Fantasy owners will soon embark on one of the best days of the year: draft day. It’s hard to make a bad selection within the first few rounds by focusing on running backs and wide receivers. It gets trickier afterward. My mindset for every league – whether that be redraft or auction keeper – is stockpile running back and wide receiver depth, a quarterback late to stream with waiver pickups throughout the season, wait on tight end and don’t take a defense or kicker until the last two rounds. After discussing seven players from the NFC last week, and based on their average draft position (ADP) per Fantasy Football Calculator in 12 teams, let’s focus on guys who project to be good, bad, or indifferent from the AFC.
Side Note: No matter which type of league you’re in, be flexible and adapt when necessary. Don’t be stubborn, unwilling to veer off course based on other people’s tendencies. For instance, even though I’m a proponent of streaming quarterbacks, if Aaron Rodgers or Tom Brady slips to the third or fourth round, you better believe I’m weighing the pros and cons. Same goes for tight end. Rob Gronkowski drops well past his 2.07 ADP due to injury concerns? Sign me up. Drafts rarely go according to plan so plan accordingly.
DeMarco Murray, RB, Tennessee
But he’s 29 years old! But he had 293 carries in 2016 and 392 carries in 2014! But Derrick Henry is going to have a bigger role in his sophomore season!
Whatever. DeMarco Murray is the unquestioned lead back in a run-first offense, which means Henry will be a solid backup. Maybe Henry will transition into RB1 territory next season, but as for now, Murray’s not going anywhere. Murray gained 1,664 yards from scrimmage last year, including 1,287 yards and nine touchdowns on the ground and 377 yards on 53 receptions and three touchdowns. Last season, Henry had 110 carries for 490 yards and five touchdowns. Let’s use an arbitrary number, like 30, as in Henry gets 140 carries in 2017 and drops Murray’s carries down to the 260 range. Oh well. That’s about two fewer carries per game. Going into his seventh season, the veteran running back may welcome a lighter workload to keep his body fresh. Murray is reliable. He played 16 games in two of the past three years and missed two games in 2013, his third of four seasons with Dallas.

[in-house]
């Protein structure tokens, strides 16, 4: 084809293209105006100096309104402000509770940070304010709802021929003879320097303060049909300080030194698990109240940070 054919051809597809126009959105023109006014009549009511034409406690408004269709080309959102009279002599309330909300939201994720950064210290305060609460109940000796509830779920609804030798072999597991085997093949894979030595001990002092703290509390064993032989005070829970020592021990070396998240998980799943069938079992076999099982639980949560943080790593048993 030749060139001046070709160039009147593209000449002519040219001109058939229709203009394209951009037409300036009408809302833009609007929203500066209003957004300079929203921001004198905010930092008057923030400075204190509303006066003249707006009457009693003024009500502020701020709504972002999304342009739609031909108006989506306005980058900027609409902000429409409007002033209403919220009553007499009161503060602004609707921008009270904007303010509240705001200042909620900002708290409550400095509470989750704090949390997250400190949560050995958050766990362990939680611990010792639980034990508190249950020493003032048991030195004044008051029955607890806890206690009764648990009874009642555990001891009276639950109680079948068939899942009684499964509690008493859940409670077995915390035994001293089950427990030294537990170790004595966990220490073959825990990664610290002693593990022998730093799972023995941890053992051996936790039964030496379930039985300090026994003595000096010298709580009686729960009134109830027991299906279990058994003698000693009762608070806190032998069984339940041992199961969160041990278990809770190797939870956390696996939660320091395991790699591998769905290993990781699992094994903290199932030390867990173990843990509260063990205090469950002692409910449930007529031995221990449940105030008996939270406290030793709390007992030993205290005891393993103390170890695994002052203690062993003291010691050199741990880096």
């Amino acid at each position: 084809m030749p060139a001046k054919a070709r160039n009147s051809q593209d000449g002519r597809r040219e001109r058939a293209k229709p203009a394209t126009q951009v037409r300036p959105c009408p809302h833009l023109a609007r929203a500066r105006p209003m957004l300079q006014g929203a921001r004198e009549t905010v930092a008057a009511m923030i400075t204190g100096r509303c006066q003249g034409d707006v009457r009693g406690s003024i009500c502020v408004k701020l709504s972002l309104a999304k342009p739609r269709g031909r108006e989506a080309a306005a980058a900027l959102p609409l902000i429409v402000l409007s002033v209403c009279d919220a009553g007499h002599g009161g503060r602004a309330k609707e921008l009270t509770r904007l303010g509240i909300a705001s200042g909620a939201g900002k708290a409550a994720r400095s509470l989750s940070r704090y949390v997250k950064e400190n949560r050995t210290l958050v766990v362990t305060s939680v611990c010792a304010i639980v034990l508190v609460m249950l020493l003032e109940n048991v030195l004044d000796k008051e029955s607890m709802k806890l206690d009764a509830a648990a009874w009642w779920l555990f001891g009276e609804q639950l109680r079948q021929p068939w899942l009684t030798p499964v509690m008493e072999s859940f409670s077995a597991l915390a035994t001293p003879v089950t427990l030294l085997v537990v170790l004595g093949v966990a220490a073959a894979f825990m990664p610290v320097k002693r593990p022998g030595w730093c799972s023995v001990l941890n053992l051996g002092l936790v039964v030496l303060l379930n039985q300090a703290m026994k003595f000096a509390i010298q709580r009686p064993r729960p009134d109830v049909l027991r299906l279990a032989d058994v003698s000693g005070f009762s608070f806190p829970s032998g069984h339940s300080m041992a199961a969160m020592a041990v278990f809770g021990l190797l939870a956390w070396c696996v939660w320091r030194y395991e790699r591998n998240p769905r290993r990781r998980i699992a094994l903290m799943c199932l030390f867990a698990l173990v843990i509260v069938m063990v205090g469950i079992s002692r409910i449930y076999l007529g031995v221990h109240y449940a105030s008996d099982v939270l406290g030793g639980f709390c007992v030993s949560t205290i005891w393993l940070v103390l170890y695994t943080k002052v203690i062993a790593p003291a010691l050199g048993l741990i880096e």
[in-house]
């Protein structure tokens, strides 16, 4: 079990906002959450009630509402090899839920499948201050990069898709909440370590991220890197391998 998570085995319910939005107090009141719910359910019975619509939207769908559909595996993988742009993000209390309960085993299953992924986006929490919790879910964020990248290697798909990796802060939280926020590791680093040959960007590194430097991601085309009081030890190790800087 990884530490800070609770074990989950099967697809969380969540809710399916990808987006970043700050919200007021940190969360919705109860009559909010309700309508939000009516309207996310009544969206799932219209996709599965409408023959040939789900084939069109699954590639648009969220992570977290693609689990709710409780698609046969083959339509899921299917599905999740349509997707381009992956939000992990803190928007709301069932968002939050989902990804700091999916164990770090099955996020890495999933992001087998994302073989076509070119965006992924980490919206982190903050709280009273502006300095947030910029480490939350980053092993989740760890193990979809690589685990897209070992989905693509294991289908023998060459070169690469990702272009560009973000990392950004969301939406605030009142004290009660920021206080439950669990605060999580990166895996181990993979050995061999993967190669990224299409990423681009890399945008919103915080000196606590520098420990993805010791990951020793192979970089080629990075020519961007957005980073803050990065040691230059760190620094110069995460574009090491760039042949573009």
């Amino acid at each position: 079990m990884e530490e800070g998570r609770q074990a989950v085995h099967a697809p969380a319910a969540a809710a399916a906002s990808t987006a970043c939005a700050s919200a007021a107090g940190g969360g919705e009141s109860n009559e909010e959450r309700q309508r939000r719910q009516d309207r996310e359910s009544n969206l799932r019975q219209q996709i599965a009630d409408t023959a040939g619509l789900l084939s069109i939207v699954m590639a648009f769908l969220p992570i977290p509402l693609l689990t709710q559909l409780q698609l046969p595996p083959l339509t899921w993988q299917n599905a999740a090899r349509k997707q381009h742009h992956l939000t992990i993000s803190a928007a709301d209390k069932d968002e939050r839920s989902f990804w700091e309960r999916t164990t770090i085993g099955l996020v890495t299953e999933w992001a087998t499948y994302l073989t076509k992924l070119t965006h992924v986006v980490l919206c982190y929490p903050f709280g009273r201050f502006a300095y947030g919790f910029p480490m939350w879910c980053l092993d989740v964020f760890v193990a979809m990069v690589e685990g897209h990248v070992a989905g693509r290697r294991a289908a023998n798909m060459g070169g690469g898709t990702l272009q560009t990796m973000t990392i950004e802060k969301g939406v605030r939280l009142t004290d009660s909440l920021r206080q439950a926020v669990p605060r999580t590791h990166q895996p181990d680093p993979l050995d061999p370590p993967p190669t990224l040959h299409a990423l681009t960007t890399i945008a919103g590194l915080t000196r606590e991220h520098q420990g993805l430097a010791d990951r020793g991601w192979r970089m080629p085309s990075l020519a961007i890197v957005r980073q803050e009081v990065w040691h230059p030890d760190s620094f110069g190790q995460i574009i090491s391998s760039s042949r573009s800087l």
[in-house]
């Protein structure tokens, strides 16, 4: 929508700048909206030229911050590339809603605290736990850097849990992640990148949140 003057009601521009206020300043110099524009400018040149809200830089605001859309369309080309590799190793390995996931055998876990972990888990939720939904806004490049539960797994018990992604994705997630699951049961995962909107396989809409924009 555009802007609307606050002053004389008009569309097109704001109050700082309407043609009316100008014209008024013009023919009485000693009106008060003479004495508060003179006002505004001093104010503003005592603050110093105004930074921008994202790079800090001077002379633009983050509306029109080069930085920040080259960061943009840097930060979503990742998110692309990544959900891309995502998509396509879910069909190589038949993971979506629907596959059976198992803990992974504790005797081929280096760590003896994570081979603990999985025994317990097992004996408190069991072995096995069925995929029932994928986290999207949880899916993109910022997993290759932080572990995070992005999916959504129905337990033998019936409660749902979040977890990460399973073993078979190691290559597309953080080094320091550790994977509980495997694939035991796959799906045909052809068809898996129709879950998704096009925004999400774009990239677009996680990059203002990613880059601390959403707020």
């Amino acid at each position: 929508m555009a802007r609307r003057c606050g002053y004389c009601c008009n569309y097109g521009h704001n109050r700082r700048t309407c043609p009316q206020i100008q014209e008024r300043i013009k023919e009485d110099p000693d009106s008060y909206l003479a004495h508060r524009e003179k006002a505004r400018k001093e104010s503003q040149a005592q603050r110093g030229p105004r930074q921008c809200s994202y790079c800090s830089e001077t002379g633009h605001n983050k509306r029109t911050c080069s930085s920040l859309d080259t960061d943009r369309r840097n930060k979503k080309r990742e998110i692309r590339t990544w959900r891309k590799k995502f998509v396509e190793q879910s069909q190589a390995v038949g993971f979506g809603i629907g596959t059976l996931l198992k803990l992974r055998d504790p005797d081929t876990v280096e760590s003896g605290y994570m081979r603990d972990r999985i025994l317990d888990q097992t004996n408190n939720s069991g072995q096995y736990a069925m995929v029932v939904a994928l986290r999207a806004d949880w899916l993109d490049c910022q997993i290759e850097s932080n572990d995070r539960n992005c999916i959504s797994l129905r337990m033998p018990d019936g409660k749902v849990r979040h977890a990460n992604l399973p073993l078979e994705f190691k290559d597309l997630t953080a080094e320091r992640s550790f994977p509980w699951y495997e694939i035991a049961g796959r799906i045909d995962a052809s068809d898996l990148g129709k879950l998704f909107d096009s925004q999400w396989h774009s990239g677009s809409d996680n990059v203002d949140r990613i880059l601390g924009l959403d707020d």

What makes Murray a borderline steal at his current 1.12 ADP is the large men he’s running behind. The Tennessee offensive line last season paved the way for the league’s third-most rushing yards (2,187), yards per carry (4.6) and 10-plus-yard runs (30). Pro Football Focus ranks the O-line at No. 4 headed into the 2017 season, proclaiming the unit is “building something special” with first-round tackles Taylor Lewan and Jack Conklin, “while former undrafted guard Quinton Spain has turned into a gem of a find. Melvin Gordon is going 1.08. As much as I like the Los Angeles Chargers’ workhorse, his situation – especially considering all the team’s injuries – isn’t as promising as Murray and Tennessee’s ground game. The return of quarterback Marcus Mariota strengthens the running attack as opposing defenses must be cautious of his arm and legs. Murray will be the main benefactor and projects to be a certain RB1. I wouldn’t take Murray ahead of running backs LeSean McCoy or Devonta Freeman in the first round, but I couldn’t fault someone for pulling the trigger early if he’s their guy knowing it’s now or never.
Demaryius Thomas, WR, Denver
Wide receivers Brandin Cooks (3.01), Doug Baldwin (3.03), Terrelle Pryor (3.05) and DeAndre Hopkins (3.08) are being drafted ahead of Demaryius Thomas (3.10). That’s good news for you because Thomas can be drafted later than he should be. Cooks and Baldwin are the wide receivers of the four listed who I’d rather have than Thomas. Denver’s quarterback situation is once again questionable with Trevor Siemian. Last sason marked Thomas’ fifth consecutive season in which he played 16 games with at least 90 receptions, 1,000 yards and 140 targets. Compared to 2015, his numbers dropped such as 15 fewer receptions and 221 fewer yards, and his touchdowns were five (2016) and six (2015) despite double-digits the previous three seasons. In 14 starts a season ago, Siemian completed 289-of-486 pass attempts (59.5 percent) for 3,401 yards, 18 touchdowns and 10 interceptions. Not great stats by any means, but Siemian looked for Thomas often and will do so again.
Cooks, Baldwin, and Pryor have better quarterbacks throwing them the ball in New England, Seattle and Washington, respectively, but they also have more competition for targets. Hopkins is in the worst situation as he finished with 954 yards and four touchdowns on 78 receptions last season with then-quarterback Brock Osweiler. Denver was the 27th-ranked rushing team in 2016. In late October of that year running back C.J. Anderson suffered a torn meniscus and was put on Injured Reserve. Anderson averaged 4 yards per carry in seven games. He is healthy now but Denver may still struggle on the ground and will air it out to Thomas. In a perfect world, I won’t own a Denver player. The quarterback and running backs are questionable, but that doesn’t mean the team’s WR1 cannot provide great value at his current asking price. Draft Thomas as a WR2 or flex position if you’re going with a zero running back strategy.